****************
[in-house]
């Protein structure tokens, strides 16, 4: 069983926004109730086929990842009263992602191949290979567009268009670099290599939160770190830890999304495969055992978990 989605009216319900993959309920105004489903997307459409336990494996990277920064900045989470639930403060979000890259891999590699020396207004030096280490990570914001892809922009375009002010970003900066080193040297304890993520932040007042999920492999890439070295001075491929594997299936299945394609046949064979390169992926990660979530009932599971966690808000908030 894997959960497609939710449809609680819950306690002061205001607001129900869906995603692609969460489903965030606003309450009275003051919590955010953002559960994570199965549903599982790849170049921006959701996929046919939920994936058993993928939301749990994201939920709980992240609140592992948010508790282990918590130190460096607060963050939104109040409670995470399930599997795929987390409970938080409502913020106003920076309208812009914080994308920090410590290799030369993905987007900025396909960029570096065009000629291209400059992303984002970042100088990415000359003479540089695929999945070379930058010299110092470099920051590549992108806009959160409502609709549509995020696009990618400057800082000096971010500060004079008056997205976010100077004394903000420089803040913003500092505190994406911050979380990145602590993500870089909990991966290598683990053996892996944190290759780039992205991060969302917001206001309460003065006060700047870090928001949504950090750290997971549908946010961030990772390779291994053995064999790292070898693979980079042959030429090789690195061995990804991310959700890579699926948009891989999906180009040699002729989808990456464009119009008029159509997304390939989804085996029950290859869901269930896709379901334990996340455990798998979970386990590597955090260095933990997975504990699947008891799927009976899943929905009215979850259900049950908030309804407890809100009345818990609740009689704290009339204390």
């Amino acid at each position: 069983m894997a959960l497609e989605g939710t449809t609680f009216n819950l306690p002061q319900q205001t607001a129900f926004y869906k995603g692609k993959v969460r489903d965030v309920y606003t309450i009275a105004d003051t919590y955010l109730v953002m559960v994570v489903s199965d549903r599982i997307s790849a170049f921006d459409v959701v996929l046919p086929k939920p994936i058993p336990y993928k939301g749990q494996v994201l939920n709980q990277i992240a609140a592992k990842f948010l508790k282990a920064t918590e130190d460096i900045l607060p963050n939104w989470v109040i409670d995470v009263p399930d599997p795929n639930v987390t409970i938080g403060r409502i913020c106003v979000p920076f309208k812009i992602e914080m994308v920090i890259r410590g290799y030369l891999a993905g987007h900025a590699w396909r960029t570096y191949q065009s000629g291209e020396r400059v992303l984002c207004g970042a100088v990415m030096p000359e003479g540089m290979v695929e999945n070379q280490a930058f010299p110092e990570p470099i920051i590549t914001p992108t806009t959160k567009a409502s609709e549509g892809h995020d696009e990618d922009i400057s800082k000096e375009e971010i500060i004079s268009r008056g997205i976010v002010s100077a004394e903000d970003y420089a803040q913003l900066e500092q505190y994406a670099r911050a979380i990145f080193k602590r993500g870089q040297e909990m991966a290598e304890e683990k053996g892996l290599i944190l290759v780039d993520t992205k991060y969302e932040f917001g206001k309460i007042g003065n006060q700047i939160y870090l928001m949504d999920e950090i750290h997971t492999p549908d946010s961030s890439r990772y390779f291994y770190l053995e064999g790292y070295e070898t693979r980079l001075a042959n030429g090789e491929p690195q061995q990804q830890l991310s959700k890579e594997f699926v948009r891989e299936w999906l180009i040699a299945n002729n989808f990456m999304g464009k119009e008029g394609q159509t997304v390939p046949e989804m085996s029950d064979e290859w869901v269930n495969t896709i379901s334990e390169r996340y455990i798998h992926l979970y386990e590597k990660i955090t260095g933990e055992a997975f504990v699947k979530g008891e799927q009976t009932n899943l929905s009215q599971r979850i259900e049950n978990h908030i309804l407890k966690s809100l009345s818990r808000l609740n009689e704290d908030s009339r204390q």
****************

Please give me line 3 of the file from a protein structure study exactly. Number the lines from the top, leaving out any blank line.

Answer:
């Amino acid at each position: 069983m894997a959960l497609e989605g939710t449809t609680f009216n819950l306690p002061q319900q205001t607001a129900f926004y869906k995603g692609k993959v969460r489903d965030v309920y606003t309450i009275a105004d003051t919590y955010l109730v953002m559960v994570v489903s199965d549903r599982i997307s790849a170049f921006d459409v959701v996929l046919p086929k939920p994936i058993p336990y993928k939301g749990q494996v994201l939920n709980q990277i992240a609140a592992k990842f948010l508790k282990a920064t918590e130190d460096i900045l607060p963050n939104w989470v109040i409670d995470v009263p399930d599997p795929n639930v987390t409970i938080g403060r409502i913020c106003v979000p920076f309208k812009i992602e914080m994308v920090i890259r410590g290799y030369l891999a993905g987007h900025a590699w396909r960029t570096y191949q065009s000629g291209e020396r400059v992303l984002c207004g970042a100088v990415m030096p000359e003479g540089m290979v695929e999945n070379q280490a930058f010299p110092e990570p470099i920051i590549t914001p992108t806009t959160k567009a409502s609709e549509g892809h995020d696009e990618d922009i400057s800082k000096e375009e971010i500060i004079s268009r008056g997205i976010v002010s100077a004394e903000d970003y420089a803040q913003l900066e500092q505190y994406a670099r911050a979380i990145f080193k602590r993500g870089q040297e909990m991966a290598e304890e683990k053996g892996l290599i944190l290759v780039d993520t992205k991060y969302e932040f917001g206001k309460i007042g003065n006060q700047i939160y870090l928001m949504d999920e950090i750290h997971t492999p549908d946010s961030s890439r990772y390779f291994y770190l053995e064999g790292y070295e070898t693979r980079l001075a042959n030429g090789e491929p690195q061995q990804q830890l991310s959700k890579e594997f699926v948009r891989e299936w999906l180009i040699a299945n002729n989808f990456m999304g464009k119009e008029g394609q159509t997304v390939p046949e989804m085996s029950d064979e290859w869901v269930n495969t896709i379901s334990e390169r996340y455990i798998h992926l979970y386990e590597k990660i955090t260095g933990e055992a997975f504990v699947k979530g008891e799927q009976t009932n899943l929905s009215q599971r979850i259900e049950n978990h908030i309804l407890k966690s809100l009345s818990r808000l609740n009689e704290d908030s009339r204390q």